Community Environment Fund. Supporting Information for Applicants

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1 Community Environment Fund Supporting Information for Applicants Open Contestable Funding Round 8 April 2016

2 Disclaimer While every effort has been made to ensure that this supporting document is as clear and accurate as possible, the information it contains is general guidance only, and does not constitute legal advice. In the event of any uncertainty, the applicant should obtain independent legal advice. The Ministry for the Environment, its employees and agents accept no responsibility or liability to any person whatsoever for any loss or damage resulting from any error or omission in this document or arising from reliance on this document. Published in February 2016 by the Ministry for the Environment Manatū Mō Te Taiao PO Box 10362, Wellington 6143, New Zealand ISBN: Publication number: ME 1230 Crown copyright New Zealand 2016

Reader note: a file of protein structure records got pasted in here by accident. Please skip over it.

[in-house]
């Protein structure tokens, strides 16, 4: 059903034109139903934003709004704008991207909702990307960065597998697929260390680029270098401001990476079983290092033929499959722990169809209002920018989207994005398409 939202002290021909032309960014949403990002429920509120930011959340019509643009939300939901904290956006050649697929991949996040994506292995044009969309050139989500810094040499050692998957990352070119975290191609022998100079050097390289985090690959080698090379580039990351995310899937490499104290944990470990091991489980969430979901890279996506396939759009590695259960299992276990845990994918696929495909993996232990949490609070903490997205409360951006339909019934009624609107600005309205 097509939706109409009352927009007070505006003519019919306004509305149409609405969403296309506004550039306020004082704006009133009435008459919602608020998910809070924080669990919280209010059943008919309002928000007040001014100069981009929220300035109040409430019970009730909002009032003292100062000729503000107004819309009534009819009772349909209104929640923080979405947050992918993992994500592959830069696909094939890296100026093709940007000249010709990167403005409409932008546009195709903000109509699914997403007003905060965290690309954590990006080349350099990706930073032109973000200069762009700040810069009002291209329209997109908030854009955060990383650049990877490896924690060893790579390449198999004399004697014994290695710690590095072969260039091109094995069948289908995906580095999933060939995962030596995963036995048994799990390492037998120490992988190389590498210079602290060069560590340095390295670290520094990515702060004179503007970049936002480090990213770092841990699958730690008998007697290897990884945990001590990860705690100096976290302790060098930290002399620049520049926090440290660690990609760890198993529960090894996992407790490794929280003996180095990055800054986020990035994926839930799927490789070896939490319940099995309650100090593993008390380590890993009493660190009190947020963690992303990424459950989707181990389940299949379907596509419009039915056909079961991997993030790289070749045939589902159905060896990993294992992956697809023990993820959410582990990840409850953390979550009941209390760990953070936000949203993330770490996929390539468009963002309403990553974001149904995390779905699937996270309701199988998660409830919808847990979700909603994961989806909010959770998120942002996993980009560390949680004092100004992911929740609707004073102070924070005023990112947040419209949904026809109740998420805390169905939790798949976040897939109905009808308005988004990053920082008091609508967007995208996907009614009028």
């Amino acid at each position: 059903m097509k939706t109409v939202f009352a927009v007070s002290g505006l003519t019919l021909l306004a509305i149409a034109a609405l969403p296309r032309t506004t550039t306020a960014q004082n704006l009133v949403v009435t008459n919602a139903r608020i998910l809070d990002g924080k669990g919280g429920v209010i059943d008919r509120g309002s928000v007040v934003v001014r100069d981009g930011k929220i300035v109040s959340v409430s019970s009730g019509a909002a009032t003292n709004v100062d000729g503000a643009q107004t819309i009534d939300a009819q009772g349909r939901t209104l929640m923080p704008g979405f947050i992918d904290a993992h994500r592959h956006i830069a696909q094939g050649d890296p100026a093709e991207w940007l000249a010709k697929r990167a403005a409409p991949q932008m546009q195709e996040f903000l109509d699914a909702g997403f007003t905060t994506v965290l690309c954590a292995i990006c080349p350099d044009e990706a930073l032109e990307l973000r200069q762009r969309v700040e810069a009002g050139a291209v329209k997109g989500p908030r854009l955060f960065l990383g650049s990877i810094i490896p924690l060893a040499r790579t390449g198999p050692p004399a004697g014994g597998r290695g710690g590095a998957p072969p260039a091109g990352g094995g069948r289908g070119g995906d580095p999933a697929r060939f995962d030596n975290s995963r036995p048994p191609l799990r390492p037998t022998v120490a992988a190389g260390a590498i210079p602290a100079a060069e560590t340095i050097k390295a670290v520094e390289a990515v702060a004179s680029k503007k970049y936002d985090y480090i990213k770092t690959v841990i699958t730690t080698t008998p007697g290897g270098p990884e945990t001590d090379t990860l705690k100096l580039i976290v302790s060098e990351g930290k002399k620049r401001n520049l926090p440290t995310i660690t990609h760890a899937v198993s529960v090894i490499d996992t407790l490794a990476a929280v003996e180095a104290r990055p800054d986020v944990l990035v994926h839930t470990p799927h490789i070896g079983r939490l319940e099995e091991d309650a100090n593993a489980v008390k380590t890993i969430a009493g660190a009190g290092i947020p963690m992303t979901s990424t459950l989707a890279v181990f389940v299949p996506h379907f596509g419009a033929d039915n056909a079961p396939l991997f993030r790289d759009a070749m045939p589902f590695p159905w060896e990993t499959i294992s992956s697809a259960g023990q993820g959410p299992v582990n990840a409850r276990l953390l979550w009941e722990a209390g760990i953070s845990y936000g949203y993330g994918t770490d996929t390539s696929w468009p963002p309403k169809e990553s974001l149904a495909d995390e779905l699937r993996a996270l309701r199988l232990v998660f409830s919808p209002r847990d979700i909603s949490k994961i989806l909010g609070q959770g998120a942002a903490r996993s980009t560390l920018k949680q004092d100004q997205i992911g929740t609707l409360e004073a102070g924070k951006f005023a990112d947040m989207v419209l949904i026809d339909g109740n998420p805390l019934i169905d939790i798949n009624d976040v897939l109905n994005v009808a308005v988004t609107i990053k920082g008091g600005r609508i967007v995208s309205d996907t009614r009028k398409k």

3 Contents Introduction 4 Overview of the Community Environment Fund funding process 4 Check eligibility criteria 4 Stage I Apply for funding 4 Stage II Develop a project plan 5 Due diligence and reference checks 5 Intellectual property 5 Sign deed of funding 5 Start project 6 Application Part 1: Project Proposal and Governance 7 Legal entity status 7 GST 7 Project objectives and key performance indicators (KPIs) 7 Project key tasks and activities 12 Risk management 12 Project governance and financial management 14 Health and safety 15 Conflicts of interest 15 Application Part 2: Project Financial Spreadsheet 17 Project budget (question 16) 17 External funding (questions 17 and 18B) 18 Cash funding from your own organisation (question 18A) 18 Community Environment Fund contribution you are requesting (question 18C) 18 Funding sources summary (question 18) 19 What the Community Environment Fund will cover 19 What the Community Environment Fund funding does not cover 22 Estimated in-kind contributions 23 Example of a completed project financial spreadsheet 24 When your application is complete 27 Community Environment Fund Supporting Information for Applicants 2016 Page 3